Monday, 30 September 2013

Day 5 - 30/09/2013

With today being the first day of the holidays we got a lovely extra hour sleep in. We began by dividing the 40 gallon drum into 3 segments. This was a challenging task as we were mainly guessing where the center was based on the 3 even points we marked out. We drew a triangle between all 3 points and then measured the length of the lines. They ended up being 500mm. So we marked 250mm on each line and drew a line from each corner of the triangle to the opposing middle mark. After all of the sides were marked we each cut a segment with a cutting disc as only Gary, Darryl and I were present today. After that we smoothed off the cuts with a finishing disc. Then we faced the problem of how we would hold the barrels together. Damon suggested we bolt them close together so we went with that design only to face the problem of mounting the stator onto the barrels. So we grinded off the welds and will start rewelding the segments onto arms that will connect to the casing. 

Building the turbine

Gary using the finishing disc. 

Preparing the segments for welding.

Darryl grinding off the welds. 

Monday, 23 September 2013

Day 4 - 24/09/2013

We started the day by finishing off soldering the cables to the stator and setting up the photovoltaics to charge the batteries. We then came to the hypothesis that by having all of the class' projects connected onto the bus, the bolts/terminals would not be big enough to be permit all of the cables, so Kieran and Gary went to see Bernie (Mechanical Fitter tutor) about modifying bus bars for us. In the end he just gave made new brass connectors for us and they fitted perfectly. We then decided to put a rope in the pulley on the post so that when the time was needed we could erect the vertical shaft turbine. Once that was done Gary rigged together a few diode boards and attempted to build a 3 phase rectifier. For some reason he decided to plug it into the work benches at 400V and blew up 3 of the 8A diodes. After revising his mistake he has successfully created the 3 phase rectifier. When the batteries were fully charged we managed to run the G.T.I. for 8 minutes and 14 seconds which was impressive as we were just using the photovoltaics and today was a very overcast day. After the batteries were discharged, we hooked them back up to the photovoltaics and got the batteries charged and ran the G.T.I. for a second time. This time we lasted 8 minutes and 30 seconds. For the rest of the day we were brain storming on which design to use for our wind turbine.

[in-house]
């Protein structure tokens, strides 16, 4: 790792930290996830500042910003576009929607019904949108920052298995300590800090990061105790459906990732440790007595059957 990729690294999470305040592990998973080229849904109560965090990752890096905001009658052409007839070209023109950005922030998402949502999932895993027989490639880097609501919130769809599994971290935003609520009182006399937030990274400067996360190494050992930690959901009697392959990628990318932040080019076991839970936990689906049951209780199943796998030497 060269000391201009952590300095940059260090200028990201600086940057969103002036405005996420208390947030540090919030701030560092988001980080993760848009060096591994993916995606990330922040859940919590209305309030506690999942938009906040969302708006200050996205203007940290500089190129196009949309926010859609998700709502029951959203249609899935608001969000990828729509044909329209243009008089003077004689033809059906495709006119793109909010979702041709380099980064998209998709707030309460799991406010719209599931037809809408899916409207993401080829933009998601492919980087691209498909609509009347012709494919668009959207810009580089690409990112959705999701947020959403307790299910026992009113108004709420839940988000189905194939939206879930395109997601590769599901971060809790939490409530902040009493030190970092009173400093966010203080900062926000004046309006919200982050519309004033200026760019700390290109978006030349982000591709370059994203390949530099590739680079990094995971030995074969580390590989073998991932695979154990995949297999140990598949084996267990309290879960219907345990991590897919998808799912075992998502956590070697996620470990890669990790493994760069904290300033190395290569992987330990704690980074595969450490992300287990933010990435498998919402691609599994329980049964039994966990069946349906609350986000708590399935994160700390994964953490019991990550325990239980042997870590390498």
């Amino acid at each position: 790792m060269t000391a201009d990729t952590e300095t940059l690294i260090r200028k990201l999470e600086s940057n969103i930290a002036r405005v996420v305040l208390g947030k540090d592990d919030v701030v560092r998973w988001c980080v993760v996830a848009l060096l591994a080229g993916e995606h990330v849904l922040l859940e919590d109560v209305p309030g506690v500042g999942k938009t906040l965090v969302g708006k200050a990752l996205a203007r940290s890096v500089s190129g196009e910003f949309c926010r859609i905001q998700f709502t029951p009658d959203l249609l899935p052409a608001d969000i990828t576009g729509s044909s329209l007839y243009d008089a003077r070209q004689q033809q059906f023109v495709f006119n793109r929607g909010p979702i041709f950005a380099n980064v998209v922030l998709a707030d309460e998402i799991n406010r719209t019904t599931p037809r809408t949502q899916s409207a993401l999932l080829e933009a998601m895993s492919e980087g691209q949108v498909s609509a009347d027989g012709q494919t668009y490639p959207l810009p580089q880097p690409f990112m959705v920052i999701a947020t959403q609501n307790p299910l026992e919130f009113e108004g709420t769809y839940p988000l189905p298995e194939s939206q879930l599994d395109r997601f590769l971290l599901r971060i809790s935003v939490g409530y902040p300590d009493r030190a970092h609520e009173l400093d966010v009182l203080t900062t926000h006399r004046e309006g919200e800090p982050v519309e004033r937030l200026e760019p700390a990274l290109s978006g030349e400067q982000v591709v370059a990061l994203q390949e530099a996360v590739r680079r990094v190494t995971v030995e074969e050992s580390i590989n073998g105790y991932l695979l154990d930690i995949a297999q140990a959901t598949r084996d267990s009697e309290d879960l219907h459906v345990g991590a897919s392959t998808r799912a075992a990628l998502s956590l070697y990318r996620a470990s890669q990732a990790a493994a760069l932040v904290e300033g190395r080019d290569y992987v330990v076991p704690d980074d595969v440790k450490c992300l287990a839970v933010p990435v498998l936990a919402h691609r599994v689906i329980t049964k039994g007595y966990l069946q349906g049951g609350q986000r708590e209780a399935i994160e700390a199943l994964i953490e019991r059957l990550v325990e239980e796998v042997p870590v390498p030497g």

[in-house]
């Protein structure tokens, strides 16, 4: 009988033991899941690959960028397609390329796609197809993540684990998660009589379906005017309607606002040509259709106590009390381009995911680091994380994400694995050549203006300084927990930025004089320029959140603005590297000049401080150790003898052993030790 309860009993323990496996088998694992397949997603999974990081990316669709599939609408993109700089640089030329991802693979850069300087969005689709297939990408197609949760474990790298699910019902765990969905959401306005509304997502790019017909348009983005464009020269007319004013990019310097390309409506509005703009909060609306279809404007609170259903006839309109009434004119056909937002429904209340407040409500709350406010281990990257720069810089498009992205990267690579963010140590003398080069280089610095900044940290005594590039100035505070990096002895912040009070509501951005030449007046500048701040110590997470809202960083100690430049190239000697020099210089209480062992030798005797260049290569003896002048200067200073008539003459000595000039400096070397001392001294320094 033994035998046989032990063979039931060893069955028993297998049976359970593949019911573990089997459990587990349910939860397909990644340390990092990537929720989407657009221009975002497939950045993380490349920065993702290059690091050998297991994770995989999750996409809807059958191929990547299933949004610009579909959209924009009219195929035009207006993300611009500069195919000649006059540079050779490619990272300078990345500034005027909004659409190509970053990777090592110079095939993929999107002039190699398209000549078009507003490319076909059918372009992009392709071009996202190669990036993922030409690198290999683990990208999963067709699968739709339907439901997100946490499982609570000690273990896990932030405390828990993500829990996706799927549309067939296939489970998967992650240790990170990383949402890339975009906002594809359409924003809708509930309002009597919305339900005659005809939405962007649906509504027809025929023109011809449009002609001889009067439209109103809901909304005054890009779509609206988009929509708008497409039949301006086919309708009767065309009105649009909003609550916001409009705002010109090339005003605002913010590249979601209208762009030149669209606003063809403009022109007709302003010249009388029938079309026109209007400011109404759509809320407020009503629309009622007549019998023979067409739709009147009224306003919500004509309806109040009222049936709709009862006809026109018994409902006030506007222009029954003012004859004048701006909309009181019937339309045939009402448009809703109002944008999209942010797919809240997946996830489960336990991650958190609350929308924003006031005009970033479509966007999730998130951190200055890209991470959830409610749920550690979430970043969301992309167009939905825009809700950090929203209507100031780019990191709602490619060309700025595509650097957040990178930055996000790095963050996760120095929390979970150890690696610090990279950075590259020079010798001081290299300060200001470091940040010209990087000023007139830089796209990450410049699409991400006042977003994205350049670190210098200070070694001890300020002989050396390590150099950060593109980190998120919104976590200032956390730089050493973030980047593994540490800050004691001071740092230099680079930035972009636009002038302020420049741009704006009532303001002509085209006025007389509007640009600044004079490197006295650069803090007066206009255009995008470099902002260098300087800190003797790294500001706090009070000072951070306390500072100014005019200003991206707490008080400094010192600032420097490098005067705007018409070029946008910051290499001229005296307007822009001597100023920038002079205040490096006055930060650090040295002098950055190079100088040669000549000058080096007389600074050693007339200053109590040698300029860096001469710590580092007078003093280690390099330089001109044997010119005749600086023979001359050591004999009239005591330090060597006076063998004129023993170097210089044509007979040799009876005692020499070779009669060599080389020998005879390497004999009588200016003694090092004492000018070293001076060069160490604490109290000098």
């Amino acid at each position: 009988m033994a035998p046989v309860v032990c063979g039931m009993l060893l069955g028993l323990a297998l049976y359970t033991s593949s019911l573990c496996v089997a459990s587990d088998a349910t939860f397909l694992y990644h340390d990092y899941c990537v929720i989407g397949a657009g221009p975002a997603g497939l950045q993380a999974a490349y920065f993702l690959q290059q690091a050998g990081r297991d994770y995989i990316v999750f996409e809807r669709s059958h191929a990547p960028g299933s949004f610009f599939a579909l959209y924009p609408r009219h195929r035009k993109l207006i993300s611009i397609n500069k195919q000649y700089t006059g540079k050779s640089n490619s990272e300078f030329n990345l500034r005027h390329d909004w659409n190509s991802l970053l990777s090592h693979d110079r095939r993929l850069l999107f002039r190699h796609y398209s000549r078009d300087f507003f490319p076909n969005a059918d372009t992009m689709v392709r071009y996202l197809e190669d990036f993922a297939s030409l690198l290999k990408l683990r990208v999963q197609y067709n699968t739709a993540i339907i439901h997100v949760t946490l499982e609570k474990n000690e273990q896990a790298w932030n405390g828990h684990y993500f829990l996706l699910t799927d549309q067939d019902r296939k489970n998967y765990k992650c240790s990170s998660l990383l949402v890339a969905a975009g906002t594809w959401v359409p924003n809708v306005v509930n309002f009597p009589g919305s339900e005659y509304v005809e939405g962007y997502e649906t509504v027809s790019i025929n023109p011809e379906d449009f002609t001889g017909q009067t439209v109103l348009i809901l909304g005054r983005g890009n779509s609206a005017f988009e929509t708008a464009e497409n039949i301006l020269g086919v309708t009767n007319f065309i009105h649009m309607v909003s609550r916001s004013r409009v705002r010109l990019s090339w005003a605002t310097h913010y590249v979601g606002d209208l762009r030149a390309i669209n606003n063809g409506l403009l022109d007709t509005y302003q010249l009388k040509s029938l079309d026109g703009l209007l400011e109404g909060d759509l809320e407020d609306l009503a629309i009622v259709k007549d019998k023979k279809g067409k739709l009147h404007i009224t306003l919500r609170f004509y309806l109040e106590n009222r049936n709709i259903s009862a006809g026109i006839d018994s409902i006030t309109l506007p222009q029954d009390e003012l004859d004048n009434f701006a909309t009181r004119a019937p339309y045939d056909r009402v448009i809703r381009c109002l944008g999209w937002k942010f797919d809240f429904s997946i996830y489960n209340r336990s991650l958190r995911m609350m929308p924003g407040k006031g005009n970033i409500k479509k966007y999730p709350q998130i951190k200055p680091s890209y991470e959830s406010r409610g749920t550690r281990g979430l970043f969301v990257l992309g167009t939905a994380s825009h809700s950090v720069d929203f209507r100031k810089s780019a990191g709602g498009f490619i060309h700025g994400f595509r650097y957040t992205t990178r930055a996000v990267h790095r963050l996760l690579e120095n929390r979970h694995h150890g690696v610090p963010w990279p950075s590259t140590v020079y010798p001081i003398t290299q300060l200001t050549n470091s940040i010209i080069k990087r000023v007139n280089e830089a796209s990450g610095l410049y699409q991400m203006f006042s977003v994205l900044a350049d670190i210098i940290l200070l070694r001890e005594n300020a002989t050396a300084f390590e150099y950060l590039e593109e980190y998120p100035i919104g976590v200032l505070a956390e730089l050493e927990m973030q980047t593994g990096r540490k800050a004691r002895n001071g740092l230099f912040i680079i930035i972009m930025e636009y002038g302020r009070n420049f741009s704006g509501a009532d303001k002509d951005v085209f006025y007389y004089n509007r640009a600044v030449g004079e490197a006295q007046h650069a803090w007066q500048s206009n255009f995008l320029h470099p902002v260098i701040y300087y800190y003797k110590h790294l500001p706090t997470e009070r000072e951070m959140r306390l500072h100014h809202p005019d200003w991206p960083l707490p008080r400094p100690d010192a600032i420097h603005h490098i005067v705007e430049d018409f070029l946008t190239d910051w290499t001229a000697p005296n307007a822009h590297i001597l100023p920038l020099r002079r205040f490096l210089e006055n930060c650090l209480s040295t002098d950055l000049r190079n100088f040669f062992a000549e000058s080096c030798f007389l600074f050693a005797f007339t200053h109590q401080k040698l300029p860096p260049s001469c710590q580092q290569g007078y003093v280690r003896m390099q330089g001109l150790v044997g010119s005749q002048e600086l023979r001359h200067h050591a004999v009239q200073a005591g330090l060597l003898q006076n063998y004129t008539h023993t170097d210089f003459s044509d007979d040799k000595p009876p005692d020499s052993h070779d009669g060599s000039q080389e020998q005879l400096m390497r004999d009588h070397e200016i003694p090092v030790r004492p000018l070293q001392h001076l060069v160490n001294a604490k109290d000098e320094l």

Finishing of rewiring the stator

Darryl soldering the final wire on.

Beautifully soldered cables.

 Completed rewired stator.

Modified Bus
 Modified, more efficient 24V Bus.

Putting up the rope

 Kieran putting up the rope whilst Gary spots.

3 Phase Rectifier

 Circuit diagram of what was done.

Day 3 - 23/09/2013

Today we began by crimping the ends of the photovoltaic cell leads with female crimps and then 2.5mm² TPS with male crimps so that they could easily be connected and disconnected as stripping the cables continuously would not be ideal as we'd eventually run out of cable length. Due to the solar charge controller being still in repair, we had to connect the solar panels straight on to the batteries. The only problem with this was that when the batteries were fully charged they would continue to be charged until disconnected and this could result badly so we had to monitor the amount of voltage the batteries had. We also connected an ammeter between the TPS and the batteries to measure how much amps the cells were producing. The process of charging the batteries with just the photovoltaics was a lengthy one so we headed off to an early lunch. Before leaving we gave feeding the class a test run with the batteries on about 25V but there just wasn't enough charge in the batteries. When we returned, the batteries were sitting just over 26.5V so we had a bit more waiting to do. When they finally reached full charge (28V) we turned on the Inverter, Battery Bank and G.T.I. and we successfully fed the classroom but only for about 2-3 minutes. Due to slack team members, Tutor Andrew Massie prescribed us another grueling task: A vertical wind turbine. The equipment for this from previous years are broken and it's just less time consuming for us to start from scratch. So far we are in the process of rewiring the stator as it is currently rated for 230V and we need to get it to 24VDC.